Alzheimer's disease (AD) has become the most common form of dementia in the world. Nowadays, it does not raise only a scientific, human and healthy challenge, but also a social and family one. AD is a progressive, degenerative disease that destroys vital brain cells. AD affects memory systems as well as cognitive and executive functions; that is, AD damages the ability to think, to remember, to speak and to make decisions. In addiction to affecting a person’s mental abilities, the disease can also lead to other problems such as emotional and behavioural changes, confusion and disorientation in time and space.
In the early stage of the disease, apart from memory systems, language becomes one of the affected cognitive functions. Until now, the greater part of linguistic research in AD accounts for semantic dificulties at a lexical level and their neural correlates (Imamura 1998; Venneria et al., 2008; Costa et al., 2008; Apostolova et al., 2008). These discoveries are relevant because they do not contribute only to the study of the conceptual organization of the information in the brain, but also of the anatomical ground of semantic degradation.

However, if we consider aging as a complex process, given its multi-directionality and the great internal and external variables that take part in the process, we should think about aging from a global and multidisciplinary perspective in order to comprehend the nature of aging. Also, we should keep in mind that scientists are neither exactly sure why cells fail in AD, nor have they yet identified any single cause. Because of this, one might expect that this disease has a multifactorial reason, with the greatest risk factor being increasing age. As aging, AD entails a complex process and it is not enough to think that language problems in AD are mainly characterised by a shrinking vocabulary and decreased word fluency; we must study, therefore, language within these processes from a wide perspective, beyond the lexical level.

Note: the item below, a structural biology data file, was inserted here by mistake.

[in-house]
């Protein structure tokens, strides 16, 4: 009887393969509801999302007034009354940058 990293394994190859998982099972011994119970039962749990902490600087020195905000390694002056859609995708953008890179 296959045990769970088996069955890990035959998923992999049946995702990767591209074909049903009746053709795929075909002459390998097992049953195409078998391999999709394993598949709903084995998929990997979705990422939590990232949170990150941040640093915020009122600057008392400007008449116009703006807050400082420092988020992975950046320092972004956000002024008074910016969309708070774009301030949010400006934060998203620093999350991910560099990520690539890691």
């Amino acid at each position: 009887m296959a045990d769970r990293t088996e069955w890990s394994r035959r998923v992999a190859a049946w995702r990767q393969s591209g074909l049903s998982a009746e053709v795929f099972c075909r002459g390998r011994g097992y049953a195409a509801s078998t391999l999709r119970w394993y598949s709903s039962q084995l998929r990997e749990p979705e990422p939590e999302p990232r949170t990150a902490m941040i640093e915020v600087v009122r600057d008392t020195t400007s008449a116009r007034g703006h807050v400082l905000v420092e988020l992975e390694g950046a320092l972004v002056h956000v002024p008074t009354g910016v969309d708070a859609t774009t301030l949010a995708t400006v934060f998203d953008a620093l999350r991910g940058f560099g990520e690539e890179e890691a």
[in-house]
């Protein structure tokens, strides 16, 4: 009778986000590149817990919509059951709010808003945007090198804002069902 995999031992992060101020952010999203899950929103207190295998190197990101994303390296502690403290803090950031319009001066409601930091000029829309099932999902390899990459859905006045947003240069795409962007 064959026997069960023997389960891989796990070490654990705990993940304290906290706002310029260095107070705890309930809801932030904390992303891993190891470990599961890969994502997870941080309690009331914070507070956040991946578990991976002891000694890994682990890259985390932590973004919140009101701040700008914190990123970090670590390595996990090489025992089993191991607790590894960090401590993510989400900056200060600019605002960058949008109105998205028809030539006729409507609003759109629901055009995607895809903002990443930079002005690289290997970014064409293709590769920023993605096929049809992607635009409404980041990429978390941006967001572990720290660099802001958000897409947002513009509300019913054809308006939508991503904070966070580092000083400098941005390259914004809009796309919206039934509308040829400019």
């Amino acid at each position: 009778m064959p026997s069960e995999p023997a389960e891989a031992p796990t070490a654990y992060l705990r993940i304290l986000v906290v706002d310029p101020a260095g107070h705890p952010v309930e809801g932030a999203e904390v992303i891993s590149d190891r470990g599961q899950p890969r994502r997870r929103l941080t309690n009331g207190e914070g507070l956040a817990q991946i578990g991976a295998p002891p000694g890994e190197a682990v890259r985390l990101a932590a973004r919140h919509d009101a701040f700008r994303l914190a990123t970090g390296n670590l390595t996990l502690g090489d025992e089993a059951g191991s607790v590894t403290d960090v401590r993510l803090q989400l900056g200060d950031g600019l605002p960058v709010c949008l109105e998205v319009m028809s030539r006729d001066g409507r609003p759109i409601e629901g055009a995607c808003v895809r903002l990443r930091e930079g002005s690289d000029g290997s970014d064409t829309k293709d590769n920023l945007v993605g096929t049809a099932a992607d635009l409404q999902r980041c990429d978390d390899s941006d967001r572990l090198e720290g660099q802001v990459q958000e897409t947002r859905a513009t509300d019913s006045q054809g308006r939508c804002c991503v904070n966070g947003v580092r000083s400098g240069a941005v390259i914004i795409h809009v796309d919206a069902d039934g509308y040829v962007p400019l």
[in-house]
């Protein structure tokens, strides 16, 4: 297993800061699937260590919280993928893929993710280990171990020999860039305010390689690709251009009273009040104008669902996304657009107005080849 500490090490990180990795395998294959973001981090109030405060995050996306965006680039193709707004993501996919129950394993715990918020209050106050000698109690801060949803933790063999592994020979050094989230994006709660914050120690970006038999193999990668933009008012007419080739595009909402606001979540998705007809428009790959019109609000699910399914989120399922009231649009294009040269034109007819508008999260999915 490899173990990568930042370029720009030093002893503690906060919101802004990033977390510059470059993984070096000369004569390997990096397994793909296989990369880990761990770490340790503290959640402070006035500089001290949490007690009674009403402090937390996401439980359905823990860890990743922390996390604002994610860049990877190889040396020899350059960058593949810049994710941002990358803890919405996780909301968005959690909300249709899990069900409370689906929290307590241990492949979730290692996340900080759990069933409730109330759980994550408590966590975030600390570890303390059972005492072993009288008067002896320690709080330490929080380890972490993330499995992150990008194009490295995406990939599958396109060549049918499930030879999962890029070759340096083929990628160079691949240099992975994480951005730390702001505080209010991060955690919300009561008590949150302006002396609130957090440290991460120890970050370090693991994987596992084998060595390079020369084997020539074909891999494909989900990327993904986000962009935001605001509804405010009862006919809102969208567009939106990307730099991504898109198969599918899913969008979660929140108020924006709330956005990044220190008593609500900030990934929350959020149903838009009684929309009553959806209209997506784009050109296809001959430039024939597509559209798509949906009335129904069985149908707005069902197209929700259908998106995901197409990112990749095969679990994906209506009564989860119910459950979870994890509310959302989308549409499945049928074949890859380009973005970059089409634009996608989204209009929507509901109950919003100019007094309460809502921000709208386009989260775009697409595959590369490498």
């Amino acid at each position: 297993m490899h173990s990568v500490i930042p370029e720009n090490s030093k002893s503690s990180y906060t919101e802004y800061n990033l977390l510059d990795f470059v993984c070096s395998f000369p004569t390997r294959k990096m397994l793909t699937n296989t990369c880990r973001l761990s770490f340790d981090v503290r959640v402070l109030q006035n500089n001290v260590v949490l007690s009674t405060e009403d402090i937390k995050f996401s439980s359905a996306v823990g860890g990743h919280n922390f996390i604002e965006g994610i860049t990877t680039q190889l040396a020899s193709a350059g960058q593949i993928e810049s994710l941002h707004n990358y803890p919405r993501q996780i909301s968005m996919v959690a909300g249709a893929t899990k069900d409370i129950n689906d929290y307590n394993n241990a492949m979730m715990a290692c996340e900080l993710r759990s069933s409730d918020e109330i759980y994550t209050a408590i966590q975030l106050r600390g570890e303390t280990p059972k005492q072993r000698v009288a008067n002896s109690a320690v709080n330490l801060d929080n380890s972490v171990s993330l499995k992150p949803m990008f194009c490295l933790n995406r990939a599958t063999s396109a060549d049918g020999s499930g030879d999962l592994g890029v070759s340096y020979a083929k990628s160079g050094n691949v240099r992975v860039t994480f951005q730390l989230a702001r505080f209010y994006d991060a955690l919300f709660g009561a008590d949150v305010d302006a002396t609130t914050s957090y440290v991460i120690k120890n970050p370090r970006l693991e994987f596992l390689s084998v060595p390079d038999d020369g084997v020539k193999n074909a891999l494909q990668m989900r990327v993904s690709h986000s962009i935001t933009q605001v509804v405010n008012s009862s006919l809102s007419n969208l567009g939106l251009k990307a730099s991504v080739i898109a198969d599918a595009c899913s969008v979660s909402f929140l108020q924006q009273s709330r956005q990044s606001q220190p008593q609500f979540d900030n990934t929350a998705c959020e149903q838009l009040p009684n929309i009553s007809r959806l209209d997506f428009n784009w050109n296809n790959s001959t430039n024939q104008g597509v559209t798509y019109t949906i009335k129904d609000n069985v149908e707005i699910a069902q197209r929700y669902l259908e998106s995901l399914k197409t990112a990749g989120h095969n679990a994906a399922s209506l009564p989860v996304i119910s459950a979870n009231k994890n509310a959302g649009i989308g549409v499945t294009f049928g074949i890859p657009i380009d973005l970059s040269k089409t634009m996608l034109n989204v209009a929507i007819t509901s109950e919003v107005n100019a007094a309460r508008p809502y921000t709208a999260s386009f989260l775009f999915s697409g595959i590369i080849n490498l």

To my knowledge, I consider Discourse Studies as the most suitable discipline for research in the communicative and linguistic dimensions in AD. It is the richest area in Neurolinguistics dealing with the complex interaction among language, cognition and brain. Thus, Discourse Studies could generate a multidisciplinary study framework around language research in AD. According to the literature, studies on the interplay between discourse processing and memory systems (Kintsch et al., 1999; Caspari, I., y Parkinson, Stanley R., 2000) as well as on discourse processes and its neural correlations have been published (Nieuwland, M. S. & van Berkum, Jos J. A. 2006; Troiani et al., 2006; Baggio et al., 2008; van Berkum et al., 2008; Martín-Loeches et al., 2008). Despite these studies, research into Alzheimer Discourse, in this particular field, hardly exists (Ash et al., 2006).

Previous research into Discourse Studies and Alzheimer’s Disease has focused, essentially, on discourse semantic level (Ulatowska, H. K. & Chapman, S. B. 1991; Vuorinen et al., 2000; Dijkstra et al., 2003; Ash et al., 2004; Ash et al., 2007). Additionally, there exist studies covering the pragmatic and sociolinguistics aspects of Alzheimer Discourse (Ramanathan 1995; Ramanathan 1997; Perkins et al., 1998; Keller, J., y Rech, T., 1998; Hamilton 1994; Hamilton 2008) as well as relatively new studies on research in artificial intelligenge (AI) for which the general motivation is to construct testable computational models that will enhance understanding of the effects of AD on communication and, specifically, to develop a computer program for training caregivers in use of assistive techniques for social conversation with persons in their care affected by AD (Green 2002; Green & Davis 2003; Green 2004).

All these different perspectives on Alzheimer Discourse research allow us to achieve an integral comprehension of how the real communication of persons living with AD is. In spite of these studies (among others), there are still not many researchers doing this kind of work; thus, more investigation in all dimensions of Alzheimer Discourse (such as pragmatic, semantic, sociolinguistic, neurologic, cognitive, technological (AI) and so on) is needed. I would like highlight the importance of crossing disciplinary boundaries in order to obtain a complete understanding about discourse and Alzheimer. That is, Discourse Studies will permit us 1) to comprehend how language is used by patients with this disease in many contexts, both experimental and natural; 2) to find out how discourse processing is carried out at a neural level and how discourse interplays with memory systems and cognitive aspects as well.

All these reflections make up part of my PhD project, which has also a therapeutic motivation: setting up new more natural and contextualized therapies in order to stimulate communicative skills of people suffering of Alzheimer. Some of these therapies could be thought through Yoga practice, which could improve in a creative way their mental (cognitive) and body balance.

No comments: